Today's farmer's market was a bit purple-centric.
Purple potatoes (and yukon golds), both going on the grill tonight and then leftovers into frittata later in the week. Frittata has turned into my new obsession for cleaning out leftovers from the fridge on a weekly basis. Start with cooked spuds, add some veg (any kind or combo), some meat (if you have it) or some fish (if you have it), herbs, cheese, eggs. Toss a salad on the side and it's dinner.
Plus, frittata is great cold for lunch the next day.
Back to the haul - a small but glorious assortment of heirloom tomatoes.
Purple beans, maybe for dilly beans. Maybe not.
Today was a book festival in town. When you live in a UNESCO City of Literature, it's the local equivalent of Woodstock. We went to a few talks by science authors after the market. The Violinist's Thumb by Sam Kean was about how genes can help explain everything from cancer in chimney-sweeps to King Tut. A Planet of Viruses by Carl Zimmer was both fascinating and creepily disturbing, pointing out just how close we are to the next global pandemic, what little we can do about it, and on the flip side, how much we owe our own genetics to viruses. A good if intense combo.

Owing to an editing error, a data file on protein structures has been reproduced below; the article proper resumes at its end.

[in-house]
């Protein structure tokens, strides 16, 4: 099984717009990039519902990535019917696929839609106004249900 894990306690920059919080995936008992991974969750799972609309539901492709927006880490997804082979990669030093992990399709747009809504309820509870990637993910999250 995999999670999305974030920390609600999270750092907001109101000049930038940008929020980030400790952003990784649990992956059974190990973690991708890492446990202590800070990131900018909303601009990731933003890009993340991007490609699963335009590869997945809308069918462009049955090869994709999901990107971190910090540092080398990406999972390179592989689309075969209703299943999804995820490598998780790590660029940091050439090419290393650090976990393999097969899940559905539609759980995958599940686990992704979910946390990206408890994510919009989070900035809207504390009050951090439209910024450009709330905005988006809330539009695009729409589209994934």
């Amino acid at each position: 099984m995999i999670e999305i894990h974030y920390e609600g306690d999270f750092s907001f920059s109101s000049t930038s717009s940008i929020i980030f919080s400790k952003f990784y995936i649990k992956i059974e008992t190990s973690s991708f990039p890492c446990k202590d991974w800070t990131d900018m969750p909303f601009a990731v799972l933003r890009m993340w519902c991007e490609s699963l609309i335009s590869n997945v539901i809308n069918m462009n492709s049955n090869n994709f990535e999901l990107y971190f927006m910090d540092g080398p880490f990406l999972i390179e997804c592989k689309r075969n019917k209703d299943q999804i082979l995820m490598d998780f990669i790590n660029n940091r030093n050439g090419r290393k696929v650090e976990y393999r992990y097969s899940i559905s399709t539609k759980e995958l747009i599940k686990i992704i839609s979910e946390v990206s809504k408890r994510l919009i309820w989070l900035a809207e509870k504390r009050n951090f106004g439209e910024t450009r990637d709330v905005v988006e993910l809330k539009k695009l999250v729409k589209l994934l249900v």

James the teenage nephew is visiting. Over the past few days, I've come up with a recipe to simulate living with a teenager, in case you want to experience this without having a teenager of your own or a readily available loaner.
1. Take a room in your house and shut the door.
2. Don't ever go into that room or open that door.
3. Notice, occasionally, a tall, thin shadow lurking in the hallway - never early in the day.
4. Notice, occasionally, that vast quantities of food (especially cake and ice cream) disappear, sometimes in conjunction with the brief appearance of above shadow.
He did come bearing gifts - River Cottage Cakes being top of the list of things to drool over. It's a tough decision, but I am almost ready to pick what to make first.